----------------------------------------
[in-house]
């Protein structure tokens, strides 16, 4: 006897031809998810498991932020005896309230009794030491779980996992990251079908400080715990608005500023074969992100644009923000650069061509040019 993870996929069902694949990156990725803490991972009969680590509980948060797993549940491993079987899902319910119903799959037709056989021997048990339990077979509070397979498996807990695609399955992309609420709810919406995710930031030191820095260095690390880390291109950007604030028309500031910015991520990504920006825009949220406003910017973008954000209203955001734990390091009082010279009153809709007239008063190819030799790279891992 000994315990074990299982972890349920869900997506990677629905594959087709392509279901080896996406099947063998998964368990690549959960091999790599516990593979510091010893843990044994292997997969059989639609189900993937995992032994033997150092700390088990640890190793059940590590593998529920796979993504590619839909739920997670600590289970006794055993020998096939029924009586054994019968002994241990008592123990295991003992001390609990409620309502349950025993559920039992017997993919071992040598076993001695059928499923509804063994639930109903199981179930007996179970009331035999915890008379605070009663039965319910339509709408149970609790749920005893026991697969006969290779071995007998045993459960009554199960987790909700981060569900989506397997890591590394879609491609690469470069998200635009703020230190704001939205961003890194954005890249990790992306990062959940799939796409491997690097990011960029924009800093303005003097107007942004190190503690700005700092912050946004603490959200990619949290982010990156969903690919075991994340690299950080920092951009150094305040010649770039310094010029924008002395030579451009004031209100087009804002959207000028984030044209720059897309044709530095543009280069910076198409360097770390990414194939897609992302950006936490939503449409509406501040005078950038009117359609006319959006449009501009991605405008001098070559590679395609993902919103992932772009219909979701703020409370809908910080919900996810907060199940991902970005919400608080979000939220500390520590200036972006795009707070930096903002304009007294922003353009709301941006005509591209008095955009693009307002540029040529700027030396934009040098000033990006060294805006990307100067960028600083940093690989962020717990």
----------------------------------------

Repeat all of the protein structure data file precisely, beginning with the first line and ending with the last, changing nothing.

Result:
[in-house]
């Protein structure tokens, strides 16, 4: 006897031809998810498991932020005896309230009794030491779980996992990251079908400080715990608005500023074969992100644009923000650069061509040019 993870996929069902694949990156990725803490991972009969680590509980948060797993549940491993079987899902319910119903799959037709056989021997048990339990077979509070397979498996807990695609399955992309609420709810919406995710930031030191820095260095690390880390291109950007604030028309500031910015991520990504920006825009949220406003910017973008954000209203955001734990390091009082010279009153809709007239008063190819030799790279891992 000994315990074990299982972890349920869900997506990677629905594959087709392509279901080896996406099947063998998964368990690549959960091999790599516990593979510091010893843990044994292997997969059989639609189900993937995992032994033997150092700390088990640890190793059940590590593998529920796979993504590619839909739920997670600590289970006794055993020998096939029924009586054994019968002994241990008592123990295991003992001390609990409620309502349950025993559920039992017997993919071992040598076993001695059928499923509804063994639930109903199981179930007996179970009331035999915890008379605070009663039965319910339509709408149970609790749920005893026991697969006969290779071995007998045993459960009554199960987790909700981060569900989506397997890591590394879609491609690469470069998200635009703020230190704001939205961003890194954005890249990790992306990062959940799939796409491997690097990011960029924009800093303005003097107007942004190190503690700005700092912050946004603490959200990619949290982010990156969903690919075991994340690299950080920092951009150094305040010649770039310094010029924008002395030579451009004031209100087009804002959207000028984030044209720059897309044709530095543009280069910076198409360097770390990414194939897609992302950006936490939503449409509406501040005078950038009117359609006319959006449009501009991605405008001098070559590679395609993902919103992932772009219909979701703020409370809908910080919900996810907060199940991902970005919400608080979000939220500390520590200036972006795009707070930096903002304009007294922003353009709301941006005509591209008095955009693009307002540029040529700027030396934009040098000033990006060294805006990307100067960028600083940093690989962020717990």